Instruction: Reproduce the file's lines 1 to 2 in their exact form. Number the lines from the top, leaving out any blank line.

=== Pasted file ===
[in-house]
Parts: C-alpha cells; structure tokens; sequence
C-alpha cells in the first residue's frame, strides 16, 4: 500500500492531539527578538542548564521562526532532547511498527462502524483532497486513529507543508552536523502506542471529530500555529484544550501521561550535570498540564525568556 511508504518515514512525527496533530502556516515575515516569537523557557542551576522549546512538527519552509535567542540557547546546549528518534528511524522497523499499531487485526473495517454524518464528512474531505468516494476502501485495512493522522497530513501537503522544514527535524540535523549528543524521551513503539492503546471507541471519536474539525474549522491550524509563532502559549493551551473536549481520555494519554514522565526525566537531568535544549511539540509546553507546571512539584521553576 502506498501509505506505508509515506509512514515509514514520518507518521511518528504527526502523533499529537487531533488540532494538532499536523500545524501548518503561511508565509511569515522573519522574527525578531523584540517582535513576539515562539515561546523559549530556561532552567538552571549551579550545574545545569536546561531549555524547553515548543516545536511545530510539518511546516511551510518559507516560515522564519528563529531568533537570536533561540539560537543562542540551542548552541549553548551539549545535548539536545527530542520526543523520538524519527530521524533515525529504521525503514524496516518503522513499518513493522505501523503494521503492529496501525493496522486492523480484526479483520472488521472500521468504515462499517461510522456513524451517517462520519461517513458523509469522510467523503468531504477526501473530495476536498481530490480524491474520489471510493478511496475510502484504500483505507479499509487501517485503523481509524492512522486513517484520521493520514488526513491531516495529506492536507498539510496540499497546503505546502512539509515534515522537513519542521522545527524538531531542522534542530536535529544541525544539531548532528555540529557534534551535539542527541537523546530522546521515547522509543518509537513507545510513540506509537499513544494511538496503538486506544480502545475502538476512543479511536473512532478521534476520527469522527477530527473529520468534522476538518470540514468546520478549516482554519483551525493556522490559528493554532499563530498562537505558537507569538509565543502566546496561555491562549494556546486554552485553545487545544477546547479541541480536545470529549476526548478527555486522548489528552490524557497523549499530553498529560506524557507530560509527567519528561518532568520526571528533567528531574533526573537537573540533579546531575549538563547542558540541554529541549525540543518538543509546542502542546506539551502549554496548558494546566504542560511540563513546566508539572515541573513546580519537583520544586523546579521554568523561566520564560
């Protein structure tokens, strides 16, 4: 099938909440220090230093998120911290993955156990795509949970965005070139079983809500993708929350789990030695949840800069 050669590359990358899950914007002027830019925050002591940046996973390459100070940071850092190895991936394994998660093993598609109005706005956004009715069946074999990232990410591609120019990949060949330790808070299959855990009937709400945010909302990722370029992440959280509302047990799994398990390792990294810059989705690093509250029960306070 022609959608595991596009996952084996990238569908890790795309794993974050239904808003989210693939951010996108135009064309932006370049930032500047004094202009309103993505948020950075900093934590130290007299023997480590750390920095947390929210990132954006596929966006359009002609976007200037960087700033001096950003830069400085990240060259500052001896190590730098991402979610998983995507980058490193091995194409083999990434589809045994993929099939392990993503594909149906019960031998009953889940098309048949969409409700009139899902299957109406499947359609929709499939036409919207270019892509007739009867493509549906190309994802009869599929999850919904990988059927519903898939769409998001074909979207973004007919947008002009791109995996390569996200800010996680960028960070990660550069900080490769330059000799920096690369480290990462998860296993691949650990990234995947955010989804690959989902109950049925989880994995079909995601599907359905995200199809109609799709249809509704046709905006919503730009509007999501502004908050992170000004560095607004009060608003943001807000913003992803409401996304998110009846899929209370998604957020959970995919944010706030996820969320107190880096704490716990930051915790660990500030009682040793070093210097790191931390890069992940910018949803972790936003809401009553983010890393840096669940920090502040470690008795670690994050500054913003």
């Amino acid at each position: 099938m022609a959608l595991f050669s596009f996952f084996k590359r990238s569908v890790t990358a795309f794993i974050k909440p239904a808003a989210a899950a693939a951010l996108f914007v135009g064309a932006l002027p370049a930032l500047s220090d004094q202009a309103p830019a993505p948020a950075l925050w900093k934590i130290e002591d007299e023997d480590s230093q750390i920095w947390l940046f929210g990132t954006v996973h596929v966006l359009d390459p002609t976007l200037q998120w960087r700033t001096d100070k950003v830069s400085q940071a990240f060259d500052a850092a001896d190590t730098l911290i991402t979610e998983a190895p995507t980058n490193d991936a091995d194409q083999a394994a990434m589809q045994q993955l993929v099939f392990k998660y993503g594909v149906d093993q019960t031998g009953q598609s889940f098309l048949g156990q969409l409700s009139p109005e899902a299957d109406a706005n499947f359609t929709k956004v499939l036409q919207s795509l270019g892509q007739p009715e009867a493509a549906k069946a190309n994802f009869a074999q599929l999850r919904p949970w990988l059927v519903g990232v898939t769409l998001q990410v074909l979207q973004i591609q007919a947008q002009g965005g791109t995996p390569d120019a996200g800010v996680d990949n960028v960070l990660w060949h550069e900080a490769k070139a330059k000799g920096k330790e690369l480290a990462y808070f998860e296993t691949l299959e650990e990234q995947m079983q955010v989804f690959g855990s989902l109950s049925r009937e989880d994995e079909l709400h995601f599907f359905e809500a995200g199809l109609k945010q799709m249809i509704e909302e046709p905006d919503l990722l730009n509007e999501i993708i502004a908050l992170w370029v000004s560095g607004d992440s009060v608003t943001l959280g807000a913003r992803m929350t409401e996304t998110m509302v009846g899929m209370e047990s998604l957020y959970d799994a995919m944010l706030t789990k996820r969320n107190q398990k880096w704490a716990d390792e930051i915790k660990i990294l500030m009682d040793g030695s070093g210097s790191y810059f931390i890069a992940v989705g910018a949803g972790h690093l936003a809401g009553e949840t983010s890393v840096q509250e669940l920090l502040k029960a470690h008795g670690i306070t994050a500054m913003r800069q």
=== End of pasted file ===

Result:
[in-house]
Parts: C-alpha cells; structure tokens; sequence